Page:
Can I walk my dog during the Covid-19 lockdown in Illinois?
Social distancing and self-quarantine rules are not just hard on humans — it’s tough on our dogs as well. As naturally social animals, dogs love playing with other people and dogs alike. They love being able to explore new places, take in all the smells, and get attention from friendly strangers.
With stay-at-home orders in place throughout the country, dog owners all have a common question: Can I still walk my dog during lockdown? In nutshell, yes. But let’s dive into more details.
If you live in Illinois, then you’re probably familiar that Chicago Mayor Lori Lightfoot said she expects the statewide stay-at-home order to be extended into May, though Governor Pritzker said he doesn’t have a date in mind yet, and it’s too early to tell. Regardless of how long the stay-at-home order lasts, dog owners need to be educated on how to safely walk and exercise their dogs.
How to Safely Walk Your Dog in Illinois During COVID-19
The order states that residents are still allowed to go outside to exercise or walk their pets. However, walks should not be in groups and should steer clear of dogs parks, just to maintain safety. Just as you’re only supposed to self-quarantine with people you live with, dog walks should also only take place with people who live with the dog, and also be respectful of others on the street. This isn’t the time to let dogs be extra friendly to strangers and other dogs they pass on the street. While it’s definitely hard to deny them more head pats and a friend to bounce around with, it’s better to maintain distance for everyone’s safety. Plus, dogs can pick up germs while outside, so having extra hands on them at this time is not advised.
If you normally walk your dog with a friend or in a pack, you might want to use this time to enjoy solo walks with your four-legged friend, or, try a socially distant walk, staying at least 6-feet away from each other and wearing face coverings for extra protection. However, enjoying solo walks with your dog creates a deep bond and also gives you time to work on leash training or other training that is harder to focus on when in a group. Keeping your pup mentally working will tire them out and help their behavior during these longer stretches of time inside.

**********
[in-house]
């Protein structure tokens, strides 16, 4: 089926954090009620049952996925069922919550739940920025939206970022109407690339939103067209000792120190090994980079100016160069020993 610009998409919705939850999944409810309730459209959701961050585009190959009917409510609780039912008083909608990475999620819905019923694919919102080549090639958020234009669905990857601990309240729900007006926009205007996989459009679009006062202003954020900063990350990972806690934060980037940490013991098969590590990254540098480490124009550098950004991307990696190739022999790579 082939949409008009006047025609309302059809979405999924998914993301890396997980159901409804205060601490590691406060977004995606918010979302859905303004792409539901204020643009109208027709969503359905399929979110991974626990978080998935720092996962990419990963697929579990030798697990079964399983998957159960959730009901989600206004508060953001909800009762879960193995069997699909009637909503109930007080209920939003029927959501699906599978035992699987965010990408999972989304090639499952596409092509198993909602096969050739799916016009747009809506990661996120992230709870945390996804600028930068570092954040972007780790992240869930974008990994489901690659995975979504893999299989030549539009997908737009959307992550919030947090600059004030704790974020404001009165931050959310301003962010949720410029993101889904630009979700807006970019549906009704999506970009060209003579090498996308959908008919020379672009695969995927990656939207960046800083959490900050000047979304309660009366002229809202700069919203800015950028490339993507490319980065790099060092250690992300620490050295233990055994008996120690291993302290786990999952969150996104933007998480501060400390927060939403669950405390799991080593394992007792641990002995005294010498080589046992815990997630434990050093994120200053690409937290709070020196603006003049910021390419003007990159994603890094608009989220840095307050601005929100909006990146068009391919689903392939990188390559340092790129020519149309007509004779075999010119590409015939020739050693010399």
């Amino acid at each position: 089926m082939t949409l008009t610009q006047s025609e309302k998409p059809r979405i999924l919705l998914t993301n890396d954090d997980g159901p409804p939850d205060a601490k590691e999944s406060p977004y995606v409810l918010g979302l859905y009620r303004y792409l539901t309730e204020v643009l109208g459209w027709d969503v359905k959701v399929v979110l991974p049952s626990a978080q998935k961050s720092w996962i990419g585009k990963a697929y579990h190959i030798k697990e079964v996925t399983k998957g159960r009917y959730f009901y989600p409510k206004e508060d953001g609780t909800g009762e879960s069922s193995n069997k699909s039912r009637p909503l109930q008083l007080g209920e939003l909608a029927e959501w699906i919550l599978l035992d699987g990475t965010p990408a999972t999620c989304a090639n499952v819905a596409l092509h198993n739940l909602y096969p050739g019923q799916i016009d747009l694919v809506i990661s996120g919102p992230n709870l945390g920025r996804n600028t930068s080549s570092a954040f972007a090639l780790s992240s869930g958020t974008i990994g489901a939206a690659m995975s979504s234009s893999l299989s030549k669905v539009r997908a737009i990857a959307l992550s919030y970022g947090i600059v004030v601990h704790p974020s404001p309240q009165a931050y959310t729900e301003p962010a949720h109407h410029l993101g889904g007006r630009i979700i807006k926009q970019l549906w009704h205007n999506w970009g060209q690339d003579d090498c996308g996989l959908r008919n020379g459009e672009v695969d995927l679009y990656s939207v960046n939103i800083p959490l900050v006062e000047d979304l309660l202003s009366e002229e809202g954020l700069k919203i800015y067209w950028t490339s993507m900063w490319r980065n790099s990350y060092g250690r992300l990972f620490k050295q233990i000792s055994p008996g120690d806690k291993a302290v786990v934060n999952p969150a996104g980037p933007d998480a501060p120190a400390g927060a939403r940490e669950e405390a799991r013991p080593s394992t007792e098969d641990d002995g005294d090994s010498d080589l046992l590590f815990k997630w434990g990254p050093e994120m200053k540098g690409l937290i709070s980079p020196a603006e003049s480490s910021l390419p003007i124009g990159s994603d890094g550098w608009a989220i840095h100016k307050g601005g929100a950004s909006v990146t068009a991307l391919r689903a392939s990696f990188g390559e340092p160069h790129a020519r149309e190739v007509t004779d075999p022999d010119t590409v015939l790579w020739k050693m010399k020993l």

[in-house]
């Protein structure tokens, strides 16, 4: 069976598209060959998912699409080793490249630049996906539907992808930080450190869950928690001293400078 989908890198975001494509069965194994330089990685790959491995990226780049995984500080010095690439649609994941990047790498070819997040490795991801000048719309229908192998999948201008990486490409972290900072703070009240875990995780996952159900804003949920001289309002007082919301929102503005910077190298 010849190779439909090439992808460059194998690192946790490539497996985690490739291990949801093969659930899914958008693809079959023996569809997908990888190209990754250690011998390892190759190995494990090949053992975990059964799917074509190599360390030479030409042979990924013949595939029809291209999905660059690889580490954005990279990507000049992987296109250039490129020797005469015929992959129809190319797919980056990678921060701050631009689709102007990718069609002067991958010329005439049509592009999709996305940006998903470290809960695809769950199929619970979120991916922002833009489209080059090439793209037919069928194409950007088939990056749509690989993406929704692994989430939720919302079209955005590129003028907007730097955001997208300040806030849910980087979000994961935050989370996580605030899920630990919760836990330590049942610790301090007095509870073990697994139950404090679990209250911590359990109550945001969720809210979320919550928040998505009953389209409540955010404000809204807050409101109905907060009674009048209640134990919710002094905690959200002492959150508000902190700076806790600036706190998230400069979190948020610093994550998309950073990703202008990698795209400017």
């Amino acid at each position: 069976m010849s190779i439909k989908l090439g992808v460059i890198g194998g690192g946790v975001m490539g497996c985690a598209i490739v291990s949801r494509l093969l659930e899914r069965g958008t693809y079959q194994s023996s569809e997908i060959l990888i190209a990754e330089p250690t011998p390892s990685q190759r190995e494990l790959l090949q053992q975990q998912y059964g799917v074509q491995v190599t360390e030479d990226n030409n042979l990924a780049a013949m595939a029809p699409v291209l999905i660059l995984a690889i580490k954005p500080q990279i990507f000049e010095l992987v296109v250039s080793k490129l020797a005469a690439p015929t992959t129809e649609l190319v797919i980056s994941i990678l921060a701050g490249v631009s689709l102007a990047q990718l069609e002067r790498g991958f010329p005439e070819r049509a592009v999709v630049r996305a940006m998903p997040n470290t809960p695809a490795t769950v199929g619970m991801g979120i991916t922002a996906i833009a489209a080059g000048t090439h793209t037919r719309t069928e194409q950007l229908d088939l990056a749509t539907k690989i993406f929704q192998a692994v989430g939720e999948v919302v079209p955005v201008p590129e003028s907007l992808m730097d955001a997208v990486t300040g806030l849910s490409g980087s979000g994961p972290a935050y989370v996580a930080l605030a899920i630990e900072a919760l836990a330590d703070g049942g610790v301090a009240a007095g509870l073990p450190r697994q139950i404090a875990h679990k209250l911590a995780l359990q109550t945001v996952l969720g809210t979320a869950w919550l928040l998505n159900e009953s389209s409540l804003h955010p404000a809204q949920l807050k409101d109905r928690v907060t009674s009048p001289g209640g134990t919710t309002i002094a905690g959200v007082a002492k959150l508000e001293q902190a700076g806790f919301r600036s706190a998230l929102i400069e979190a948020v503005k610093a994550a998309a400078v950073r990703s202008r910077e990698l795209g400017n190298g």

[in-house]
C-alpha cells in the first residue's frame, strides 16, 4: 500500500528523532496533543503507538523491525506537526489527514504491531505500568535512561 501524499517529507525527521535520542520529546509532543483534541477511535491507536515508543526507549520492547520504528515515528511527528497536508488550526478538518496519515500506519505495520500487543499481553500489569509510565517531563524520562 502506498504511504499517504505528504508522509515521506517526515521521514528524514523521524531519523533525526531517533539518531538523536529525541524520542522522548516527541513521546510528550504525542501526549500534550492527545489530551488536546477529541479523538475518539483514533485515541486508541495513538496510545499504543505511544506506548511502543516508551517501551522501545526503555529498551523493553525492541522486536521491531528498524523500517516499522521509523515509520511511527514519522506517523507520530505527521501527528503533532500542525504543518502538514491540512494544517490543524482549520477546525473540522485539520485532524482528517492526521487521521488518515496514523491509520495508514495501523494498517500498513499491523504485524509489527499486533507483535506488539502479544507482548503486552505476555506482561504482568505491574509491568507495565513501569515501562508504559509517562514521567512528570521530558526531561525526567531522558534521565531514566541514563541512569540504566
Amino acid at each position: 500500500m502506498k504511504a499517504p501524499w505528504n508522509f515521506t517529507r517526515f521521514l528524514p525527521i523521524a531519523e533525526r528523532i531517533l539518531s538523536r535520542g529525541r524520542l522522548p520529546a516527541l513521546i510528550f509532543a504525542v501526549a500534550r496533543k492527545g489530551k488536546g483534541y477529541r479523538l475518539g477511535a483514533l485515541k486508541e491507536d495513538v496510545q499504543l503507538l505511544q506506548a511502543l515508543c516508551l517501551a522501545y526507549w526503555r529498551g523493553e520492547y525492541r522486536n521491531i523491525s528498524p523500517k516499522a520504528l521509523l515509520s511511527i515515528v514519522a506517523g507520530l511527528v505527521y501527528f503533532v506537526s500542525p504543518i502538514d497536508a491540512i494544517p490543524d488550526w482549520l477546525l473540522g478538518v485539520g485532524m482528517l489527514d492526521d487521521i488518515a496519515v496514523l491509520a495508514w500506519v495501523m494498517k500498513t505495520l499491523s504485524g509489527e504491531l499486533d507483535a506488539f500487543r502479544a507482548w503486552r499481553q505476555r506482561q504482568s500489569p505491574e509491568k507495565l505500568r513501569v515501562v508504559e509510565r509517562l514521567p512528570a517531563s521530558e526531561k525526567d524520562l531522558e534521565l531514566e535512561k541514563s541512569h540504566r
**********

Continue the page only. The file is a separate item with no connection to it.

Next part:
At Regis Regal German Shepherds we’re based in Spring Grove, a fairly small village in Illinois. Although there are a few decent parks that we normally like to take our German Shepherds out to (such as the Lyle C. Thomas Memorial Park) so they can get a good run around, we’re lucky to have plenty of space on our property so they can burn off some energy. It’s still good to take them out around the block though to give yourself a break and so they can explore all the latest scents outside the yard.
Minimizing the Spread of Germs
Since dogs are walking around outside and then coming back into your home, it’s not a bad idea to take some extra precautions during this time to minimize the passing of germs. Most dog owners kiss, cuddle, and even let their dogs in bed with them — it’s hard not to!
Since staying healthy is of high-priority right now, ensure you’re thoroughly wiping your dog’s paws when you come inside from walks, and give them more frequent baths too. And whilst it’s very unlikely you will catch coronavirus from your dog (although this has happened in Hong Kong), you might want to avoid cuddling and kissing your dog for the time being, just to be safe.
Remember, dogs love being with their families, and probably aren’t missing the park of their dog friends as much as you think. Spending time with you is always their favorite thing, so finding ways to continue to bond during this time will help you grow closer and make these next few weeks pass a little easier.
Note: This article was published 16th April 2020. Advice may have changed since publication so you should follow the latest Chicago and Illinois news updates on Covid-19 to ensure it’s still OK to walk your dog in Illinois.
Don’t forget that if you’re having issues with your dogs behavior, or you’ve just taken on a new puppy and you want some advice from a dog trainer, we’re offering our own virtual dog training service. You can sign up for a session and get my complete attention so I can discuss any issues you may be having and see what advice I can give – and these sessions are normally held through a Zoom or Facebook video call so I can see you (and your dog!) during the consultation.